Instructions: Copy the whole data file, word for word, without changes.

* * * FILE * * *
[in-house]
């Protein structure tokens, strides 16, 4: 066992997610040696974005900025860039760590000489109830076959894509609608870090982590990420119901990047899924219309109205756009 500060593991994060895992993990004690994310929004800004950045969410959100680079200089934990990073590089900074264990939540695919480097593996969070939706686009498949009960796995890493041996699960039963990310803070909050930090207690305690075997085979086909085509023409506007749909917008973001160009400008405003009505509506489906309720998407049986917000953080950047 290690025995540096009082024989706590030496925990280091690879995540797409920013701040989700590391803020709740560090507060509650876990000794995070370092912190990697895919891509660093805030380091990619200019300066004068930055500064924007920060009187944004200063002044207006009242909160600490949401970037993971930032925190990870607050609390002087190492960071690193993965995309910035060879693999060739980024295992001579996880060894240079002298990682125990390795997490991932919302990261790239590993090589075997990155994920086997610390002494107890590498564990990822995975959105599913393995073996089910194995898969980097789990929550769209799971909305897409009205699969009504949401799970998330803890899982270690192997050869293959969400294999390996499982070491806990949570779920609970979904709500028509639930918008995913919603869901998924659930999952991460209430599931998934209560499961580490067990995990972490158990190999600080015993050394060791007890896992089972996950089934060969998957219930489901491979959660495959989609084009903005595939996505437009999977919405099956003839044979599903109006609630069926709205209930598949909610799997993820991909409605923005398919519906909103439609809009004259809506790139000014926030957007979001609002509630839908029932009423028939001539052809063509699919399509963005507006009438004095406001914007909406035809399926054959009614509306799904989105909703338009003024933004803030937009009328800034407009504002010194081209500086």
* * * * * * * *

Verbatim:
[in-house]
């Protein structure tokens, strides 16, 4: 066992997610040696974005900025860039760590000489109830076959894509609608870090982590990420119901990047899924219309109205756009 500060593991994060895992993990004690994310929004800004950045969410959100680079200089934990990073590089900074264990939540695919480097593996969070939706686009498949009960796995890493041996699960039963990310803070909050930090207690305690075997085979086909085509023409506007749909917008973001160009400008405003009505509506489906309720998407049986917000953080950047 290690025995540096009082024989706590030496925990280091690879995540797409920013701040989700590391803020709740560090507060509650876990000794995070370092912190990697895919891509660093805030380091990619200019300066004068930055500064924007920060009187944004200063002044207006009242909160600490949401970037993971930032925190990870607050609390002087190492960071690193993965995309910035060879693999060739980024295992001579996880060894240079002298990682125990390795997490991932919302990261790239590993090589075997990155994920086997610390002494107890590498564990990822995975959105599913393995073996089910194995898969980097789990929550769209799971909305897409009205699969009504949401799970998330803890899982270690192997050869293959969400294999390996499982070491806990949570779920609970979904709500028509639930918008995913919603869901998924659930999952991460209430599931998934209560499961580490067990995990972490158990190999600080015993050394060791007890896992089972996950089934060969998957219930489901491979959660495959989609084009903005595939996505437009999977919405099956003839044979599903109006609630069926709205209930598949909610799997993820991909409605923005398919519906909103439609809009004259809506790139000014926030957007979001609002509630839908029932009423028939001539052809063509699919399509963005507006009438004095406001914007909406035809399926054959009614509306799904989105909703338009003024933004803030937009009328800034407009504002010194081209500086």